On August 5, Texas Independent Bookstore Day will have its inaugural unveiling. Conceived by managers at Austin's BookPeople and Brazos Bookstore, the event will feature booksellers throughout the state, including those at Blue Willow Books in Houston and those at the recently-opened Interabang Books in Dallas.

“As this is the first year, we kept it low-key and want to ensure we have proof of concept,” Benjamin Rybeck, manager of Brazos and one of the event’s organizers, said. “We have several of the major cities in Texas represented, which should give us a good start. We are all in this for the long haul, but we don’t know what we have until we have it.”

The event is modeled on the nationwide Independent Bookstore Day (which was held this year on April 29), the annual day celebrating independent bookstores. But, unlike the national day, TIBD has left individual stores in control of their own events. "They know their community best and what will work them," said Rybeck. "It’s not meant to be a one-size-fits-all monolithic promotion.”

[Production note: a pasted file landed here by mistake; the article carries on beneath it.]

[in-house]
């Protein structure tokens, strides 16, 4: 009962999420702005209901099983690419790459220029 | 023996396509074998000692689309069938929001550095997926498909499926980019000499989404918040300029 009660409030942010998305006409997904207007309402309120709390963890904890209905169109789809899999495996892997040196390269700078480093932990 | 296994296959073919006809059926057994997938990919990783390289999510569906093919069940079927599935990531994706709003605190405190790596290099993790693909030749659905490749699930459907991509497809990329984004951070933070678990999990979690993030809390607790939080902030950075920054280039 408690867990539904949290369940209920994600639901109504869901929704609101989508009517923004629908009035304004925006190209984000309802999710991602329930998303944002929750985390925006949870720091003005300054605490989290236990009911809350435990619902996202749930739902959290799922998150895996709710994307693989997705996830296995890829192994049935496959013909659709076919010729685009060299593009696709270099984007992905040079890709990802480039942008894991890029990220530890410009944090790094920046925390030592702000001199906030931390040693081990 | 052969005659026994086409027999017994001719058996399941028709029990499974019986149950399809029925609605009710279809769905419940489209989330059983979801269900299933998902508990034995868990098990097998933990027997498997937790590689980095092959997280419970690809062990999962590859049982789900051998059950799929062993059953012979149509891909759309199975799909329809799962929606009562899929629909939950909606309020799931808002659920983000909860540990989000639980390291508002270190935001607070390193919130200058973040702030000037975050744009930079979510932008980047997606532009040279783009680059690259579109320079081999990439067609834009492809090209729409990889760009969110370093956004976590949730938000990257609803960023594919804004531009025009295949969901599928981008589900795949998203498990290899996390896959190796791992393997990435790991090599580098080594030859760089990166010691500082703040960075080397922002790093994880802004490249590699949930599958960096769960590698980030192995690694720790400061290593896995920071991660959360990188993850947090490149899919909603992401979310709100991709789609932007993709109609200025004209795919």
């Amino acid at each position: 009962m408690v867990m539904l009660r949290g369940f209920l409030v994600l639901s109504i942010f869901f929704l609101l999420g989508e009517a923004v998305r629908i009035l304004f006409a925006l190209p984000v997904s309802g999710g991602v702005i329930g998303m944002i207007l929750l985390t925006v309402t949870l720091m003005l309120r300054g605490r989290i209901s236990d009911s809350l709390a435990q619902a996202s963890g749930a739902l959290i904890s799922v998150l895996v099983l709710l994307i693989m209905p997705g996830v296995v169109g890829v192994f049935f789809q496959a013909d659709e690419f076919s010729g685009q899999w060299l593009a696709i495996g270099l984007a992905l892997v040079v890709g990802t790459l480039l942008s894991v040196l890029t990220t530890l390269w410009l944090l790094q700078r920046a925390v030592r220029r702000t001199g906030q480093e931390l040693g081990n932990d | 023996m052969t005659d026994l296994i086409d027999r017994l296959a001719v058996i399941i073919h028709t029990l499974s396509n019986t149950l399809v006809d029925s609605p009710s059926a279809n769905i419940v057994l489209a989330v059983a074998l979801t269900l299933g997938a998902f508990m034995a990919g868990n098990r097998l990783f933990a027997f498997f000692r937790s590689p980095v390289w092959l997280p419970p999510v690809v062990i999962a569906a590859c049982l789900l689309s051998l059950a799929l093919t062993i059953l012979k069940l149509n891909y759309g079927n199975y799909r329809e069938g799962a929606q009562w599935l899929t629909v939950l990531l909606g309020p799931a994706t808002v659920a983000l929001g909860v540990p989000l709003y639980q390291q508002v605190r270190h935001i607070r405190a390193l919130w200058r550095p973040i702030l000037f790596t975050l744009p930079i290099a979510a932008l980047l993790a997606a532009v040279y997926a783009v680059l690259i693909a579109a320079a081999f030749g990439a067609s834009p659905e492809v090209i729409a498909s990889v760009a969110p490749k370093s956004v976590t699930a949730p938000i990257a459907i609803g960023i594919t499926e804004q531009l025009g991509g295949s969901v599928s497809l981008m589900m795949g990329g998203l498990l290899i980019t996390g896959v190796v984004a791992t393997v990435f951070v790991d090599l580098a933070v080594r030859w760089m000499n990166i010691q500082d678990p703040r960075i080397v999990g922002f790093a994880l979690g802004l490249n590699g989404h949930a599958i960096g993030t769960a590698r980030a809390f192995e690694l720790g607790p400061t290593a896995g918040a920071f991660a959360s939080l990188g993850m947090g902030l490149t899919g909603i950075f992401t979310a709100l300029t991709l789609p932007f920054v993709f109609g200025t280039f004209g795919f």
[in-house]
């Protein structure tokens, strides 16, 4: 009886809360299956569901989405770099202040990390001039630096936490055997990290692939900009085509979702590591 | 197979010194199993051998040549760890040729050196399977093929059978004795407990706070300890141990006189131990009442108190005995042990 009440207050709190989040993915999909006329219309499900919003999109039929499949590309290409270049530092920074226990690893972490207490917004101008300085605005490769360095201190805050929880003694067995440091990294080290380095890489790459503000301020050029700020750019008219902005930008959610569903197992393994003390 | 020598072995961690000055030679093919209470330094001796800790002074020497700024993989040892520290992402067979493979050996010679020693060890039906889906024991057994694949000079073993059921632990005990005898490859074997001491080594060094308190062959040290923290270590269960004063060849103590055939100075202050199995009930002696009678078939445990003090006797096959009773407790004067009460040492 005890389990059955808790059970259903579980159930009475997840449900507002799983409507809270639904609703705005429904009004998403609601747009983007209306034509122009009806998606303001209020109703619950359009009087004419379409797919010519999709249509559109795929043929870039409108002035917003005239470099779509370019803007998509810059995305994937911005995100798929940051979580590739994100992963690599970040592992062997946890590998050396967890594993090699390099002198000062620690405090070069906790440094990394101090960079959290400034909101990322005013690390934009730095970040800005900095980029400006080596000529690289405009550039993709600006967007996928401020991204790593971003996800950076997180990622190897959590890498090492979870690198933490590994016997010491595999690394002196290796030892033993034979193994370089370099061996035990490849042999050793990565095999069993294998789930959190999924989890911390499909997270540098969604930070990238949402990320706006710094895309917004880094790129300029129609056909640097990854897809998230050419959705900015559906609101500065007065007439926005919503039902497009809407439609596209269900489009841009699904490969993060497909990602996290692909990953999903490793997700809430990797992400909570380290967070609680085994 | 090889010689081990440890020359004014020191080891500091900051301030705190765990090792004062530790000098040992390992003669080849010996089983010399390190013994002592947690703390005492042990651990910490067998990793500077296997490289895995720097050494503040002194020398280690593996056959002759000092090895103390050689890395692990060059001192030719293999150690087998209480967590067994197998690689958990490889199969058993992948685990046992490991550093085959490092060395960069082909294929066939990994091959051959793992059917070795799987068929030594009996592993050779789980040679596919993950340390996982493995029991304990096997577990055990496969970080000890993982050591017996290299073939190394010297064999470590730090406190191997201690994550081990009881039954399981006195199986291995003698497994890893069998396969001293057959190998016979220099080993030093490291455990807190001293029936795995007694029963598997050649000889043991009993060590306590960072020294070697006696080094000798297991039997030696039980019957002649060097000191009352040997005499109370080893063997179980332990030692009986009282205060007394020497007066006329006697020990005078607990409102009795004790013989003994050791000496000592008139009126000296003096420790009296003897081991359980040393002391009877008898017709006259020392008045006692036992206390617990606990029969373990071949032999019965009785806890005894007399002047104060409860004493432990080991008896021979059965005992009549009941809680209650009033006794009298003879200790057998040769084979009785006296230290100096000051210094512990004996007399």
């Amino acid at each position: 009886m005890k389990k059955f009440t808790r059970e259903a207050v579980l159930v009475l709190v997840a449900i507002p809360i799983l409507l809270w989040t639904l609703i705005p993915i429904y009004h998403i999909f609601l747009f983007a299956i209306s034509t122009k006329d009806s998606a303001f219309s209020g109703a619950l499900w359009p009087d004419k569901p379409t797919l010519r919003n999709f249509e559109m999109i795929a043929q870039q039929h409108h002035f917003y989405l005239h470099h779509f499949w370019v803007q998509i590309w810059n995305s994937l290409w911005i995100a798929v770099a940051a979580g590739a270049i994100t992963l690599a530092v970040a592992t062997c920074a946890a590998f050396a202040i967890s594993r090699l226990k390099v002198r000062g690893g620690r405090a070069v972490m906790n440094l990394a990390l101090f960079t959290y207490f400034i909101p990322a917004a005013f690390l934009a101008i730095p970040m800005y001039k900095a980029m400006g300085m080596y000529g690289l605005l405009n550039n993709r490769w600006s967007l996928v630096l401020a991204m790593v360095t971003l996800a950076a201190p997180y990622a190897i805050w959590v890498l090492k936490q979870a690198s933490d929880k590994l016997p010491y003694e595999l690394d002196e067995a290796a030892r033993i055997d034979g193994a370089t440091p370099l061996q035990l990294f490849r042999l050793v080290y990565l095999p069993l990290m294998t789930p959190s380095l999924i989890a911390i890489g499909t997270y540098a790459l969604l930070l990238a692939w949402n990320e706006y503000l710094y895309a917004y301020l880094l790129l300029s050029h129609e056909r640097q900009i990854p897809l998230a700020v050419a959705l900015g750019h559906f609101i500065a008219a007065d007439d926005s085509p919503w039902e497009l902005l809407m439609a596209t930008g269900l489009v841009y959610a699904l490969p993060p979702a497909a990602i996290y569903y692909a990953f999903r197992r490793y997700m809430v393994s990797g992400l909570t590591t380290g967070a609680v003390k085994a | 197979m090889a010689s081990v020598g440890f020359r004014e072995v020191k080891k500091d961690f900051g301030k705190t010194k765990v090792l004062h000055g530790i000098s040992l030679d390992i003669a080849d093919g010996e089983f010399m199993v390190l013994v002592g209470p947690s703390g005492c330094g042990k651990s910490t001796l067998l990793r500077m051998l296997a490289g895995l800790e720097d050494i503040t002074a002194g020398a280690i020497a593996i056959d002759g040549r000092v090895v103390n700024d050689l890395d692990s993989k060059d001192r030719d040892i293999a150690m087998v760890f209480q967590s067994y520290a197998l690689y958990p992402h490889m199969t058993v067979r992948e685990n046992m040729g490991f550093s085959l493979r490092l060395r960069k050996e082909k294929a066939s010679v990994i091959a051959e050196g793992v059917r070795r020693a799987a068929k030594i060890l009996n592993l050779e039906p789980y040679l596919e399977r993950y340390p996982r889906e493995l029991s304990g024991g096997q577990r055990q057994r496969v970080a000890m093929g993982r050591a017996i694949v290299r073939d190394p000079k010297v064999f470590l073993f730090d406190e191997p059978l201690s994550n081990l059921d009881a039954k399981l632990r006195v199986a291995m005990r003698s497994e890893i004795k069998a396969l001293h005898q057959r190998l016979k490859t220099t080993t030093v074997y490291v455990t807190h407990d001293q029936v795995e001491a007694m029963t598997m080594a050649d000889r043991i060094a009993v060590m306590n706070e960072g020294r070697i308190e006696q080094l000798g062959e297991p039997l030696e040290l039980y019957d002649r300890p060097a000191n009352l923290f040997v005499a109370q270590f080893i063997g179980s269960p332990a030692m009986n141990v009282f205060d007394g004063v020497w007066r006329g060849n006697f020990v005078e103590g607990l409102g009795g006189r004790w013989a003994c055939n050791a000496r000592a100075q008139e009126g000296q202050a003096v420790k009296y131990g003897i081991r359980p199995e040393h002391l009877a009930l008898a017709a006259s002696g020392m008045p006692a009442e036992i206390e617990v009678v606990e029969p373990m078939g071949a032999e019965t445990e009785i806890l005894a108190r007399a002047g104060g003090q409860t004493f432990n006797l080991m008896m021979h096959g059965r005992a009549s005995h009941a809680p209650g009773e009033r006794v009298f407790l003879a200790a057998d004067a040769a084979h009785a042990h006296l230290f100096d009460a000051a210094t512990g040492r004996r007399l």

At Brazos, for example, the focus is on the bookstore's partners in the local community. A DJ from Cactus Music, an independent Houston store, will be spinning, and beer will be supplied by Specs, a Texas liquor store chain. BookPeople in Austin is holding an in-store scavenger hunt, with winners receiving tickets to a local theatrical production of Fun Home. Blue Willow Bookshop in Houston will offer Texas-shaped cookies, and promote a curated selection of books by Texas authors.

Chelsea Green, who runs the online book subscription service MyBookBox with her sister and husband, is using TIBD to raise money for a new bookstore they hope to open next year. The trio is is fundraising for Biblobar, a bookstore planned for the Dallas-Fort Worth suburb of Plano.

Green, who until this week had worked on book imports at HarperCollins 360 in New York, said that she and her partners will also hit Kickstarter to raise money for the store; they hope to earn $75,000 through the online campaign.

“The concept for the store is based on BookBar in Denver and will offer some 5,000 titles," she said. "We also want it to be family friendly, so mom can have a drink while the kids browse the books.”

The Dallas-Fort Worth area has seen a recent spate of indie bookstores crop up in the past two years, with the opening of Interabang and Deep Vellum Books in Dallas; branches of Kinokuniya Books in Plano and Carrollton; and the The Last Word in Fort Worth (which closed this June after just a year in business).